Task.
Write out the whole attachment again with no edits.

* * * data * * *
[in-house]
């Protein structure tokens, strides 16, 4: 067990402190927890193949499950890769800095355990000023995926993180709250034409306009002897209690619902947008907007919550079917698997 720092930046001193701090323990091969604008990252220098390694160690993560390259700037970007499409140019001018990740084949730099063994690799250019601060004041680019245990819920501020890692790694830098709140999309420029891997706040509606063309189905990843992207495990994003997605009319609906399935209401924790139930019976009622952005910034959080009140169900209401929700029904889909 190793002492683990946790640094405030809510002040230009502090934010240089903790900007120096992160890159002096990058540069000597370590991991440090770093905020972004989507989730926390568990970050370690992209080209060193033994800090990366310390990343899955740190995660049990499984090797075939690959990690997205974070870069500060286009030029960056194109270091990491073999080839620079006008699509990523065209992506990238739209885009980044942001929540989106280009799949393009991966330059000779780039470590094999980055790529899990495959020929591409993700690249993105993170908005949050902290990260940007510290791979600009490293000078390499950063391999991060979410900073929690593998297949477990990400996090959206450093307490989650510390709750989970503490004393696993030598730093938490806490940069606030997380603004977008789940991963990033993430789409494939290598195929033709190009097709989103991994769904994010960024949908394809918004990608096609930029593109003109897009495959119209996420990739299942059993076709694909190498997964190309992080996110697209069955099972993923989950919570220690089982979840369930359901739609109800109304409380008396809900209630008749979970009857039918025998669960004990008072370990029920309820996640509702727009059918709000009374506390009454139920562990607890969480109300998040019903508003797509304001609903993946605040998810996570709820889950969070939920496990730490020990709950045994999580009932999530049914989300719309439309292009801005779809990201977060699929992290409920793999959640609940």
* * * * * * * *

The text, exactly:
[in-house]
């Protein structure tokens, strides 16, 4: 067990402190927890193949499950890769800095355990000023995926993180709250034409306009002897209690619902947008907007919550079917698997 720092930046001193701090323990091969604008990252220098390694160690993560390259700037970007499409140019001018990740084949730099063994690799250019601060004041680019245990819920501020890692790694830098709140999309420029891997706040509606063309189905990843992207495990994003997605009319609906399935209401924790139930019976009622952005910034959080009140169900209401929700029904889909 190793002492683990946790640094405030809510002040230009502090934010240089903790900007120096992160890159002096990058540069000597370590991991440090770093905020972004989507989730926390568990970050370690992209080209060193033994800090990366310390990343899955740190995660049990499984090797075939690959990690997205974070870069500060286009030029960056194109270091990491073999080839620079006008699509990523065209992506990238739209885009980044942001929540989106280009799949393009991966330059000779780039470590094999980055790529899990495959020929591409993700690249993105993170908005949050902290990260940007510290791979600009490293000078390499950063391999991060979410900073929690593998297949477990990400996090959206450093307490989650510390709750989970503490004393696993030598730093938490806490940069606030997380603004977008789940991963990033993430789409494939290598195929033709190009097709989103991994769904994010960024949908394809918004990608096609930029593109003109897009495959119209996420990739299942059993076709694909190498997964190309992080996110697209069955099972993923989950919570220690089982979840369930359901739609109800109304409380008396809900209630008749979970009857039918025998669960004990008072370990029920309820996640509702727009059918709000009374506390009454139920562990607890969480109300998040019903508003797509304001609903993946605040998810996570709820889950969070939920496990730490020990709950045994999580009932999530049914989300719309439309292009801005779809990201977060699929992290409920793999959640609940």